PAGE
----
| April 29, 2017
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Hospital accused of doing premature c-section in surrogacy

Hospital accused of doing premature c-section in surrogacy
Australian couple forced to pay over 30,000 US dollars for premature delivery  
KATHMANDU, April 21: Hospitals providing surrogacy services in Kathmandu are found to be 'deliberately' conducting cesarean sections prematurely on surrogate mothers in order to make hefty profits.

Republica has found that hospitals conduct premature c-sections and later charge the intended parents (IPs) a huge amount of money for the additional care required.


Recently, an Australian couple was forced to pay more than 30,000 US dollars for the delivery of twins, against the initially-agreed price of 7,000 US dollars. The Grande International Hospital (GIS) 'forced' the couple to pay approximately 30,000 US dollars as the twins were delivered before seven months through c-section.

“I feel that the doctors deliberately did c-section early so babies would be in Neonatal Intensive Care Unit (NICU) for a longer period and hence hospital can make profit,” the couple said in an email to Republica.

An insurance package of 7,000 US dollars was signed with the couple to cover all NICU and surrogate costs,  but once the babies were conceived, they were told the package was only for seven days in NICU plus cost of delivery.

The couple, who wish to remain anonymous, accused Grande City Clinic (GCC) of not properly addressing the health issues for surrogate mothers, which caused complications for the babies. “This in turn costs us a huge amount of money,” the couple said. The case was later transfered to GIS with its more adequate facilities.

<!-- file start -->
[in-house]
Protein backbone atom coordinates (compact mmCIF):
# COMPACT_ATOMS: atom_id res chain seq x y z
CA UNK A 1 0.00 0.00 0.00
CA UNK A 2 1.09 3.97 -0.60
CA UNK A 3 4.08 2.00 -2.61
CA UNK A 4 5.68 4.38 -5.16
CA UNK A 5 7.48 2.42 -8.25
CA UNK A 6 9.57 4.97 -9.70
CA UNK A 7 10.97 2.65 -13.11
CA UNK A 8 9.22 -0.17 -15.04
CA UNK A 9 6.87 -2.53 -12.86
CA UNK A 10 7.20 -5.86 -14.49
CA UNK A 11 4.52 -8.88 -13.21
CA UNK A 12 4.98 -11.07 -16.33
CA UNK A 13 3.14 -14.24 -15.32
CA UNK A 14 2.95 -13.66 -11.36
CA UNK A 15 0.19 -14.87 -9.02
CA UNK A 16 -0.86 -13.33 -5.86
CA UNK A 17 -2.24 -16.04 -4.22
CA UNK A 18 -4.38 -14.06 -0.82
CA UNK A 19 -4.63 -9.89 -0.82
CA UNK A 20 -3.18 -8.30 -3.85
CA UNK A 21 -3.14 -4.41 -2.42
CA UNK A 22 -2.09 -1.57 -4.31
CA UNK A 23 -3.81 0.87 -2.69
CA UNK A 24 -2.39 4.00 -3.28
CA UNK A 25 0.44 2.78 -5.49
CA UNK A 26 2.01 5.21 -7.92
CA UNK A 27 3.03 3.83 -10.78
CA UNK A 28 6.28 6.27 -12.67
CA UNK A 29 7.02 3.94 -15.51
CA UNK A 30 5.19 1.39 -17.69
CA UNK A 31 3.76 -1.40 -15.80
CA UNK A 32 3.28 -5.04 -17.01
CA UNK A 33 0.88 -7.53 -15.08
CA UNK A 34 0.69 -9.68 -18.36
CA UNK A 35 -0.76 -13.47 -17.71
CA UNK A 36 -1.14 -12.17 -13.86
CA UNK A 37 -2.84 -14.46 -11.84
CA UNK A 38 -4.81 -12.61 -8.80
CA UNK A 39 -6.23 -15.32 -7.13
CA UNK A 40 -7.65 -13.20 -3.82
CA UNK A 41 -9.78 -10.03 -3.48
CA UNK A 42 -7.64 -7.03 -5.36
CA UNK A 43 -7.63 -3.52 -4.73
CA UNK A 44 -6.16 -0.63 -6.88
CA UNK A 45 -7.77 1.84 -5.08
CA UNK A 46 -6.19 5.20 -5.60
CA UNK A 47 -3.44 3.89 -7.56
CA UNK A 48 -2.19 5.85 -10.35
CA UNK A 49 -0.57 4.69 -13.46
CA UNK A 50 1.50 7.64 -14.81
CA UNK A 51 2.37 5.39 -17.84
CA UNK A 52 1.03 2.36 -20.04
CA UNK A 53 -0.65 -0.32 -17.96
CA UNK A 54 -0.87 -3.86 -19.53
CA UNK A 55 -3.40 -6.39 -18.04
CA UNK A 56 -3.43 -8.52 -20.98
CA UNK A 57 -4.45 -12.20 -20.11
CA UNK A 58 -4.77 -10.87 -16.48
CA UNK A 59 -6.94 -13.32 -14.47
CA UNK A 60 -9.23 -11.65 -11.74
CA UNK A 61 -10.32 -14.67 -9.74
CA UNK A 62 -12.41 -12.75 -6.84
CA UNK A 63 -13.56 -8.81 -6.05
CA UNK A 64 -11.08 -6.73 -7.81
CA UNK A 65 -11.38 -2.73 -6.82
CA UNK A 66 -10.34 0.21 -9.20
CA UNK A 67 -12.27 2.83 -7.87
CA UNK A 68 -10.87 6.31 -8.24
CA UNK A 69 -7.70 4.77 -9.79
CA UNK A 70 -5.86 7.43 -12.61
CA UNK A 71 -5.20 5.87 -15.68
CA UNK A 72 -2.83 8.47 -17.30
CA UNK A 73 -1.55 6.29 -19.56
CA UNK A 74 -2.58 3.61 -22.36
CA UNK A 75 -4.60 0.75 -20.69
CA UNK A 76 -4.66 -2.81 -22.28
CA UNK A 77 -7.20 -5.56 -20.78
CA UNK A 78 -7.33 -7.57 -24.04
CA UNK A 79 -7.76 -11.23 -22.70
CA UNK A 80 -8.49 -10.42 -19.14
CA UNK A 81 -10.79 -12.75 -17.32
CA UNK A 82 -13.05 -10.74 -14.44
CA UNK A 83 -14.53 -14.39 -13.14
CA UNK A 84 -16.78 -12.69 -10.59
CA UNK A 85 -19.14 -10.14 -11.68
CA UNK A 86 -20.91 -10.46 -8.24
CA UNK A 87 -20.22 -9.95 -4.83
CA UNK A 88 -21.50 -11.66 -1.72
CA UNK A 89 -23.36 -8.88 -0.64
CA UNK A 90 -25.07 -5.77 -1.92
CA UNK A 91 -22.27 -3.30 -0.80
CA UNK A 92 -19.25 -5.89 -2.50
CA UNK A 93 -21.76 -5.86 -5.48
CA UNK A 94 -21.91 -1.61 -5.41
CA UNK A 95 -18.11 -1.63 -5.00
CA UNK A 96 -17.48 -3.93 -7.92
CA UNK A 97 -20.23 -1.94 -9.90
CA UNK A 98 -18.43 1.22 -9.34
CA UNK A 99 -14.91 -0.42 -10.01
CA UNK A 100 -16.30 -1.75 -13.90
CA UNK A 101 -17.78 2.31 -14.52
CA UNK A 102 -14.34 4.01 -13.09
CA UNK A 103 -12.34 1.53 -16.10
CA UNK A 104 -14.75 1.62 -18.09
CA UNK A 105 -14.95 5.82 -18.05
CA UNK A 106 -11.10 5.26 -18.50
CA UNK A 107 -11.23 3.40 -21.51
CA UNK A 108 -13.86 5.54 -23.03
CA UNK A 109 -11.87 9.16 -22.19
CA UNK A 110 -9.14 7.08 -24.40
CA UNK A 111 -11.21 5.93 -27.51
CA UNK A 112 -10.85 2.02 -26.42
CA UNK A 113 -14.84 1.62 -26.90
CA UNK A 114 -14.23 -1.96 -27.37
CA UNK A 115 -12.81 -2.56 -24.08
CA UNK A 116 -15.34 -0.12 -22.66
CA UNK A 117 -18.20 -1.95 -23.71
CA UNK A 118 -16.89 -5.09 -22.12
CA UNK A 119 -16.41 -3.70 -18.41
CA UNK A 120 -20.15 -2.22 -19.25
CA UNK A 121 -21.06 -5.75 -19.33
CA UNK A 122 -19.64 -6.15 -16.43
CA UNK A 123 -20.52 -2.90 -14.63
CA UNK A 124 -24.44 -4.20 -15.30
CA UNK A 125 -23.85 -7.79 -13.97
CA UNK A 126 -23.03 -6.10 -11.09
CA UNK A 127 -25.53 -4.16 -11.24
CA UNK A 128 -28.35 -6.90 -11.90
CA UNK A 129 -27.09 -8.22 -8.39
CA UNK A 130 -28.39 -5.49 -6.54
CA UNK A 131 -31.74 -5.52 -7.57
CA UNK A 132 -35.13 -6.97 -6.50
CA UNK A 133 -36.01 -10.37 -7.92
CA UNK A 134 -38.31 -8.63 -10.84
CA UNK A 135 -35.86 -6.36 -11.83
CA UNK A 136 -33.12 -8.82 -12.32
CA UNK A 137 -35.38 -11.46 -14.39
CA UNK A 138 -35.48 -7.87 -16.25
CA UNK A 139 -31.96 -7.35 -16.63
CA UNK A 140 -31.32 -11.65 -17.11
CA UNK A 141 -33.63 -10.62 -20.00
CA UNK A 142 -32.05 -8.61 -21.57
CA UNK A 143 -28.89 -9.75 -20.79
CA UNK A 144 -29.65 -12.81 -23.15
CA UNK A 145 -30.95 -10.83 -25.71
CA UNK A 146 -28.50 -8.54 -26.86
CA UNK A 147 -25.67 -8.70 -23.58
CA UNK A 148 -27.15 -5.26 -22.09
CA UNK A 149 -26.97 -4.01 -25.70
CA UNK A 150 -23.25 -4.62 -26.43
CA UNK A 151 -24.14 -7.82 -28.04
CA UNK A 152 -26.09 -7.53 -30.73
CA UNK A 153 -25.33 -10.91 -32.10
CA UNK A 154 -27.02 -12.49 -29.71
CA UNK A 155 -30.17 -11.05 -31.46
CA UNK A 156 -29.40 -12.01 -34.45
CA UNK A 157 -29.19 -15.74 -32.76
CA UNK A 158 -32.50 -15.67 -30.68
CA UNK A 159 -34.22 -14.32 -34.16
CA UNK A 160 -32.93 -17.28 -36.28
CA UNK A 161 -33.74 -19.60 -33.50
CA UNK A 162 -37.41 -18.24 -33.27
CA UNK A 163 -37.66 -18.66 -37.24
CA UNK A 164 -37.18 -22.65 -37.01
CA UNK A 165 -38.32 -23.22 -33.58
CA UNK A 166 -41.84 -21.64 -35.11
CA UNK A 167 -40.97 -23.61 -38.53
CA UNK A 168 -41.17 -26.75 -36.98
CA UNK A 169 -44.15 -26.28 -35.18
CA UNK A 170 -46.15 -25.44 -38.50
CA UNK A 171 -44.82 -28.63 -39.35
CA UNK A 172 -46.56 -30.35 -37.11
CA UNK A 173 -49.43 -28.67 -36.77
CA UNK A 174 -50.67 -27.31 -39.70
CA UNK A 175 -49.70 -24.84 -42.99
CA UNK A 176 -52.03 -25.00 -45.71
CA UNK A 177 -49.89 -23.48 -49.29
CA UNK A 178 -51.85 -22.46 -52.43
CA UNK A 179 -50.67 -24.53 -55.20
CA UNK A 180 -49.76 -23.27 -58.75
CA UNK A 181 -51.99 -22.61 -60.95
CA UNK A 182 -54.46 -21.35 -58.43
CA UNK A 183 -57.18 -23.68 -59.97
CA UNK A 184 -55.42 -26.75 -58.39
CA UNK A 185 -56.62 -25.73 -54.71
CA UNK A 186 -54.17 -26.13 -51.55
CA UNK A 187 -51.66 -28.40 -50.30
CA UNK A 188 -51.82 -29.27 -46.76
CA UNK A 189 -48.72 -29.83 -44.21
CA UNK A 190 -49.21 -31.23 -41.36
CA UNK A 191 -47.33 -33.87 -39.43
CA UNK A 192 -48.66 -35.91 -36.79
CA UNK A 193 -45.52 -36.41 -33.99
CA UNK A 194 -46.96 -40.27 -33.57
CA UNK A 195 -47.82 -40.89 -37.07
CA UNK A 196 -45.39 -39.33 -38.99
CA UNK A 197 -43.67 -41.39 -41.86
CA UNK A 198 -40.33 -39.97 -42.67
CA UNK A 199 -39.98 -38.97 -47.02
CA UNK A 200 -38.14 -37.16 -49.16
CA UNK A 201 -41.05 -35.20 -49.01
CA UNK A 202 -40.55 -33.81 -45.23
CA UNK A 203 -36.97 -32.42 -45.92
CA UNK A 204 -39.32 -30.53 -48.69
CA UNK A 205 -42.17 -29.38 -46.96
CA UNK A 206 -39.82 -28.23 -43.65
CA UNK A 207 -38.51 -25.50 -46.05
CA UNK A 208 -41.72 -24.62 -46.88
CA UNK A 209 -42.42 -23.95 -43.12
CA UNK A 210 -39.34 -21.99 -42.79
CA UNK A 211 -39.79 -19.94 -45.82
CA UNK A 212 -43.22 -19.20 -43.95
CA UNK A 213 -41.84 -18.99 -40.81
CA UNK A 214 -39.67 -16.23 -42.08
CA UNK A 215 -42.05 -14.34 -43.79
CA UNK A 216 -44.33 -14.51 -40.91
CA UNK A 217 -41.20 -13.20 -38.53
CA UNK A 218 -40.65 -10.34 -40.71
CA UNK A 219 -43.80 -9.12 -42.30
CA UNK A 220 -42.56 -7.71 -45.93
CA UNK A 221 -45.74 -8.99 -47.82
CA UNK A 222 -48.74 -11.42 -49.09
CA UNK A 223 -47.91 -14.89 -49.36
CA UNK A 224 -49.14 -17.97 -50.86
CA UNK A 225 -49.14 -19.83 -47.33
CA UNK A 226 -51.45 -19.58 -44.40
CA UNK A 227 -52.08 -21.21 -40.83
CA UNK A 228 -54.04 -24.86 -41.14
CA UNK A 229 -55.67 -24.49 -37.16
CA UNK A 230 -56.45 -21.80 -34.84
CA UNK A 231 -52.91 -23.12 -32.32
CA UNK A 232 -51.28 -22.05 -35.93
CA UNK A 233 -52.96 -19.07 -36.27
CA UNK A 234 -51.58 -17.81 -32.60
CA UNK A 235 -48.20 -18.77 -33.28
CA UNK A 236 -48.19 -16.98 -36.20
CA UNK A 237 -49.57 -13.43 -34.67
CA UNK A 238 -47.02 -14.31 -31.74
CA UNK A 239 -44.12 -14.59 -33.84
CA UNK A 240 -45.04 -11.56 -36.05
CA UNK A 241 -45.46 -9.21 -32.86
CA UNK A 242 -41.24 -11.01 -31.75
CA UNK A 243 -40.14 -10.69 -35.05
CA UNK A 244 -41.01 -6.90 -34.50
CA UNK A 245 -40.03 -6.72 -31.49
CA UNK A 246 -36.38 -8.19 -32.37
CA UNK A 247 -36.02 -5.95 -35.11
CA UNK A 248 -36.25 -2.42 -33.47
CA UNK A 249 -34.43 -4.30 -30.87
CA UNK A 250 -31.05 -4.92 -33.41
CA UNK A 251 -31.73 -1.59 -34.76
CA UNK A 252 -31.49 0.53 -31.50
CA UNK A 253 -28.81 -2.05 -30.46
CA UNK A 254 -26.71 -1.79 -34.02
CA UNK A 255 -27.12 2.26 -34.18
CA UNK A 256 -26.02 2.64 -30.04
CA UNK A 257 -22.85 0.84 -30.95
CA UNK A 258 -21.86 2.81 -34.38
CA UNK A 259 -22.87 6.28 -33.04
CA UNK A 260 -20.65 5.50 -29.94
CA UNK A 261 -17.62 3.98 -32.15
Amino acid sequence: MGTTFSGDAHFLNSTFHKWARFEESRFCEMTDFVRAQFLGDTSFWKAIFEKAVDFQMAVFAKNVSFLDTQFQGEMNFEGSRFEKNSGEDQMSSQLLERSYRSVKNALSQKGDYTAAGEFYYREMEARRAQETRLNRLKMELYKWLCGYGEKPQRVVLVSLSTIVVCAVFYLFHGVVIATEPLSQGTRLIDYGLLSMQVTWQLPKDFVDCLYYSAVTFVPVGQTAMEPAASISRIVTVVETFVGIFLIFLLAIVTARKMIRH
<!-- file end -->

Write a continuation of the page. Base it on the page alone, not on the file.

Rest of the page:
The Australians had sought the surrogacy service in Nepal through Tammuz International Surrogacy, which works with Grande City Clinic (GCC) at Jamal.

Records at the Department of Immigration (DoI) show that the Australian couple did IVF on 22 August, 2015 and the twins were delivered on 14 March, 2016.   

GIH had charged the couple 1,000 US dollars (500 dollars per baby) as NICU costs, apart from the package. “Our babies remained in NICU for more than two weeks and when they got discharged, we paid a total bill of over 30,000 US dollars,” reads the email.  

The couple said that they are very disappointed that GIH didn't tackle the health problems of their babies before discharging them, forcing them, once they were back in Australia, to admit the babies in NICU there.

They informed that that they paid  the agency 45,000 dollars for the surrogacy services, apart from spending 30,000 dollars to save the babies delivered pre-mature via c-section.

The series of events and an interview with the IPs suggest that the hospitals have been charging hefty amounts to foreigners, whose babies needed to be taken out premature via c-section after the Supreme Court (SC) on August 25, 2015, decided to halt all surrogacy services.
 
GCC has refuted claims that it has carried out premature c-sections on the surrogates, but sources at the hospital told Republica that they have already done premature c-sections for up to six surrogate mothers. “We have conducted premature c-section when there is an emergency but we haven't charged any foreigners more than 7,000 US dollars even during premature delivery,” said the source.

Meanwhile, CEO of GIH, Dr. Ashok Vardan Chordiya, told Republica that the above mentioned case was a highly critical one needing premature c-section. “Our hospital charged them according to the days they were admitted in the hospital, which was more than the package,” he said.

Republica has learnt that GIH has charged many other foreigners, whose cases were critical, hefty amounts.

The Ministry of Home Affairs and DoI have decided to allow foreign couples to take home babies born or conceived through surrogacy before the SC's ban on the practice. They even provided nine months time for delivery in cases where conception took place before the SC decision.

The first surrogate baby in Nepal  was born in January, 2014. Nepal emerged as a hub for commercial surrogacy after the practice was banned in Thailand and legal complications arose in India. After India prevented gay men and couples who had been married for less than two years from opting for surrogacy, Nepal become a destination for surrogacy, mostly for Israelis, Australians, Americans, Spaniards and Brazilians.